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Beers, cheers, be British

world Updated: Sep 22, 2008 01:36 IST
Vijay Dutt
Vijay Dutt
Hindustan Times
Highlight Story

Now we can all get high and watch television in alcoholic euphoria to celebrate British Day, a proposed new bank holiday. This intoxicating suggestion is not from an alcoholic or recession-weary pub owner but from the Immigration Minister Liam Byrne.

After spending almost a year reflecting on ways to celebrate being British, and to bring together different communities living in the United Kingdom, the minister published a pamphlet — ‘A More United Kingdom’ — with 27 ideas, which apart from the pint-filled celebration include Morris dancing, playing football, appreciating the weather and holding community discussions in Town Halls.

Since to many, waving flags or memorising history may not be too palatable.

The ‘booze and TV’ recommendation will surely make immigrants, especially those from the Indian sub-continent who wish to join their friends and relatives here, consider including the minister, with a record of talking tough on immigration rules, in their list of Christmas card recipients this year.

Many people have hailed the suggestion. London-born Gillian (26), a health expert said, “I am not much of a drinker. But I suppose this is a good suggestion. We tend to bond together as drinks buddies.” A senior civil servant Paul Barnard, based in Wales, said he would prefer spending a bank holiday taking a stroll and admiring the scenery but “would not mind a pint or two while watching some sports” in case of rainy weather.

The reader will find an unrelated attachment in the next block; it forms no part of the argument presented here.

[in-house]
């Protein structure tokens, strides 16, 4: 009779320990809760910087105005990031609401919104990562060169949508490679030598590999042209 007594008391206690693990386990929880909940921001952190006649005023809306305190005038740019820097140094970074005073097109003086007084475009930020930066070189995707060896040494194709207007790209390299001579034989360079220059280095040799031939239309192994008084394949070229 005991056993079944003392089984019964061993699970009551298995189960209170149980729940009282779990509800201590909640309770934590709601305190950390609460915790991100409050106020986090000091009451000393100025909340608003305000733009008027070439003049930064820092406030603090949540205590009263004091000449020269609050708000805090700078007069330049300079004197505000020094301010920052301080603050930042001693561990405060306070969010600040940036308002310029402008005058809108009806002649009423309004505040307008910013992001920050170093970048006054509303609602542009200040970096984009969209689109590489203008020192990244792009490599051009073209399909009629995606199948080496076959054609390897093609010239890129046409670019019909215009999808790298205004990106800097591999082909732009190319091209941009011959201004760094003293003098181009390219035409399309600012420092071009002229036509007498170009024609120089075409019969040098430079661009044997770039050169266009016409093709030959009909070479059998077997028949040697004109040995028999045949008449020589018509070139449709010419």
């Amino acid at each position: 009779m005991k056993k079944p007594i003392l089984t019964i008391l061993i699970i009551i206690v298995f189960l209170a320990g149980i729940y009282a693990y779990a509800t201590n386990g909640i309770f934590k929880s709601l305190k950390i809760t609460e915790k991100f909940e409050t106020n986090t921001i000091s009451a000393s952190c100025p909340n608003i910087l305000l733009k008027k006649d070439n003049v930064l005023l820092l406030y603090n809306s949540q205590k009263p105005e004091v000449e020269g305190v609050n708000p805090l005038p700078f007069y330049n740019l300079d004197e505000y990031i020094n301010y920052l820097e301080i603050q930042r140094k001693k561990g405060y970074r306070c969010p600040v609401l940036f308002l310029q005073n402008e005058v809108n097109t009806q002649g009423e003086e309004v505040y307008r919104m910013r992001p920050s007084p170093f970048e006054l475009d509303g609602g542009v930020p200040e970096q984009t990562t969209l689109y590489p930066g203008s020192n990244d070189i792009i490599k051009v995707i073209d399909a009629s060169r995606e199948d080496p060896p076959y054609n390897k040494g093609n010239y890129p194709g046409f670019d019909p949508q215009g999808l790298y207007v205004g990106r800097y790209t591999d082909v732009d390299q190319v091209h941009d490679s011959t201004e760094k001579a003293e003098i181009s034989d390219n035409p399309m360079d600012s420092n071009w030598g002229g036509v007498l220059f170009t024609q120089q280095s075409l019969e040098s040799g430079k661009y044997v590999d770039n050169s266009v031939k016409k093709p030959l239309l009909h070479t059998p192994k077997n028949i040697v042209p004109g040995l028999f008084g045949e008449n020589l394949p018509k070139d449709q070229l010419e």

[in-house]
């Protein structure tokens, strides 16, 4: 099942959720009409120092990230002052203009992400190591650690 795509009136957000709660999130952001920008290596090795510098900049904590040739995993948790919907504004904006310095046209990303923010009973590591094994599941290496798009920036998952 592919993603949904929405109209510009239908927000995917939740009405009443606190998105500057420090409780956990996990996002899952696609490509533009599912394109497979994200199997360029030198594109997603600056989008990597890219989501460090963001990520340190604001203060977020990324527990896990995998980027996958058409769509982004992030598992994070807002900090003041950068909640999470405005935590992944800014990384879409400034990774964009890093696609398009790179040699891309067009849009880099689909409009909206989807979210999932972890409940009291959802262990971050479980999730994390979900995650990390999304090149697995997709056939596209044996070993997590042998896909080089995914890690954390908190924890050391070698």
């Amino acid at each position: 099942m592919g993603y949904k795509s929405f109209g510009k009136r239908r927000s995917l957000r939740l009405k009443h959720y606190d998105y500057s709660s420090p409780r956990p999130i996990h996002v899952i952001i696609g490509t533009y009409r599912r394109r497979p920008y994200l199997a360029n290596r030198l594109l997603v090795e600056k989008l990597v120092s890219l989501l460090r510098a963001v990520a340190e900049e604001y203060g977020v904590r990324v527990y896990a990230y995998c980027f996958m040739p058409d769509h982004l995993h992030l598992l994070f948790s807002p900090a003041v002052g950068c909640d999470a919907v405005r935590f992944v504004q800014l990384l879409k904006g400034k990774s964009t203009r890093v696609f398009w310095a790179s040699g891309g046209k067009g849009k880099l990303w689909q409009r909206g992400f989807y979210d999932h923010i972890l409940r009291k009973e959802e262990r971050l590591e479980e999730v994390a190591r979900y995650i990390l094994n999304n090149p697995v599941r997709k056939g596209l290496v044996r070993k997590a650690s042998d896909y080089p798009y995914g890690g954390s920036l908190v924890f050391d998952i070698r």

Only Dame Barbara Cartland whose book on etiquette, A Guide to Good Behaviour from the Boudoir to the Boardroom is still in publication after 50 years, would not have approved of Byrne’s campaign. She had once said, “Intoxication is neither amusing nor mannerly… It is objectionable.”

But Andrew Marr, television presenter and author of A History of Modern Britain, said, “The only one suitable (suggestion) is drinking. It’s our national sport and we’re very good at it – drinking to excess, that is.”

With almost 60,000 pubs in this small island feeling British, the Byrne way, would be easy, as 15 million already visit them every week. The spokesperson for the Association of British pubs was forthright, “The pub is at the heart of many communities. What can be better on a National Day but to gather and celebrate with a pint and watch sports on TV. It does not mean getting drunk.” There rests the jolly Byrne case for being British. Beers, cheers and British!